Noel Paton’s painting of the “Spirit of Religion.”
Other structures are the old County buildings, the Public, St
Margaret’s, Music and Carnegie halls, the last in the Tudor
style, Carnegie public baths, high school (founded in 1560), school
of science and art, and two hospitals.
distinguished men have been associated with Dunfermline. Robert
Henryson (1430—1506), the poet, was long one of its schoolmasters.
John Row (1568—1646), the Church historian, held the living
of Carnock, 3 miles to the E., and David Ferguson (d. 1598) who
made the first collection of Scottish proverbs (not published
till 1641), was parish minister; Robert Gilfillan (1798—1850),
the poet, and Sir Joseph Noel Paton (18211901), painter and poet,
whose father was a designer of patterns for the damask trade,
were all born here. Andrew Carnegie (b. 1837), however, is in
a sense the most celebrated of all her sons, as he is certainly
her greatest benefactor. He gave to his birthplace the free library
and public baths, and, in 1903, the estate of Pittencrieff Park
and Glen, rich in historical associations as well as natural charm,
together with bonds yielding £25,000 a year, in trust for
the maintenance of the park, the support of a theatre for the
production of plays of the highest merit, the periodical exhibitions
of works of art and science, the promotion of horticulture among
the working classes and the encouragement of technical education
in the district.
Abbey is one of the most important remains in Scotland. Excepting
Iona it has received more of Caledonia’s royal dead than
any other place in the kingdom. Within its precincts were buried
Queen Margaret and Malcolm Canmore; their sons Edgar and Alexander
I., with his queen; David I. and his two queens; Malcolm IV.;
Alexander III., with his first wife and their sons David and Alexander;
Robert Bruce, with his queen Elizabeth and their daughter Matilda;
and Annabella Drummond, wife of Robert III. and mother of James
heart rests in Melrose, but his bones lie in Dunfermline Abbey,
where (after the discovery of the skeleton in 1818) they were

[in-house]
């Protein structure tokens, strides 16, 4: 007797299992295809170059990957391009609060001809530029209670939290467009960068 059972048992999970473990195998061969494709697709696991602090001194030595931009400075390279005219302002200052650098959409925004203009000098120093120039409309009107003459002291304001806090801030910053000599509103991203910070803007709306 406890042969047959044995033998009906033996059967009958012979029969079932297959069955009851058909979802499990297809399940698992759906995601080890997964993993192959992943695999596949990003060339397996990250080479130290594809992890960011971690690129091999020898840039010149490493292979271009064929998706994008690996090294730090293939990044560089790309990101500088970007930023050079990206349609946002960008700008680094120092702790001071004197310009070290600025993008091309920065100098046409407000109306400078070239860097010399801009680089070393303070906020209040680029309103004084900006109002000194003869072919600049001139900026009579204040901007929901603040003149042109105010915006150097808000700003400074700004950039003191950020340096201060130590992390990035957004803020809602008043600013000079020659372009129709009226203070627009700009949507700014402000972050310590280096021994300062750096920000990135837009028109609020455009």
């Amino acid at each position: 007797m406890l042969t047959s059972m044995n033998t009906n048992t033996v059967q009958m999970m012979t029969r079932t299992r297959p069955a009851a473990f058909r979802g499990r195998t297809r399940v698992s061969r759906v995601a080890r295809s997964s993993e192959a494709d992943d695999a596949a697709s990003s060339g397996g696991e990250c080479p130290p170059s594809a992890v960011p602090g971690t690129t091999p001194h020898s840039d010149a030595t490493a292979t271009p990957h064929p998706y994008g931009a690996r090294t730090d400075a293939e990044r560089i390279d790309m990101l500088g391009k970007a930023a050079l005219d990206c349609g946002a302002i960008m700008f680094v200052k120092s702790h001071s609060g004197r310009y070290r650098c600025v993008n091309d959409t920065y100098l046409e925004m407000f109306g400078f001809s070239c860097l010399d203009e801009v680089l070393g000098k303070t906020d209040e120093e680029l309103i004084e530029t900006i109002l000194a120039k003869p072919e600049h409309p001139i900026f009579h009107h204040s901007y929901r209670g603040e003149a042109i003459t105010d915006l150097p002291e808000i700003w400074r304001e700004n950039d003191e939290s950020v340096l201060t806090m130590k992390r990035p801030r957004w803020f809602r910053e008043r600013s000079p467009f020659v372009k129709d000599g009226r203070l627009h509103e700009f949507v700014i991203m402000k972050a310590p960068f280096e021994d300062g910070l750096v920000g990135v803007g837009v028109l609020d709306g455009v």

reinterred with fitting pomp below the pulpit of the New church.
In 1891 the pulpit was moved back and a monumental brass inserted
in the floor to indicate the royal vault. The tomb of St Margaret
and Malcolm, within the ruined walls of the Lady chapel, was restored
and enclosed by command of Queen Victoria.
the winter of 1303 the court of Edward I. was held in the abbey,
and on his departure next year most of the buildings were burned.
When the Reformers attacked the abbey church in March 1560, they
spared the nave, which served as the parish church till the 19th
century, and now forms the vestibule of the New church. This edifice,
in the Perpendicular style, opened for public worship in 1821,
occupies the site of the ancient chancel and transepts, though
differing in style and proportions from the original structure.
The old building was a fine example of simple and massive Norman,
as the nave testifies, and has a beautiful doorway in its west
front. Another rich Norman doorway was exposed in the south wall
in 1903, when masons were cutting a site for the memorial to the
soldiers who had fallen in the South African War. A new site was
found for this monument in order that the ancient and beautiful
entrance might be preserved. The venerable structure is maintained
by the commissioners of woods and forests, and private munificence
has provided several stained-glass windows. Of the monastery there
still remains the south wall of the refectory, with a fine window.
palace, a favourite residence of many of the kings, occupying
a picturesque position near the ravine, was of considerable size,
judging from the south-west wall, which is all that is left of
it. Here James IV., James V. and James VI. spent much of their
time, and within its walls were born three of James VI.’s
children—Charles I., Robert and Elizabeth. After Charles
I. was crowned he paid a short visit to his birthplace, but the
last royal tenant of the palace was Charles II., who occupied
it just before the battle of Pitreavie (20th of July 165o), which
took place 3 m. to the south-west, and here also he signed the
National League and Covenant.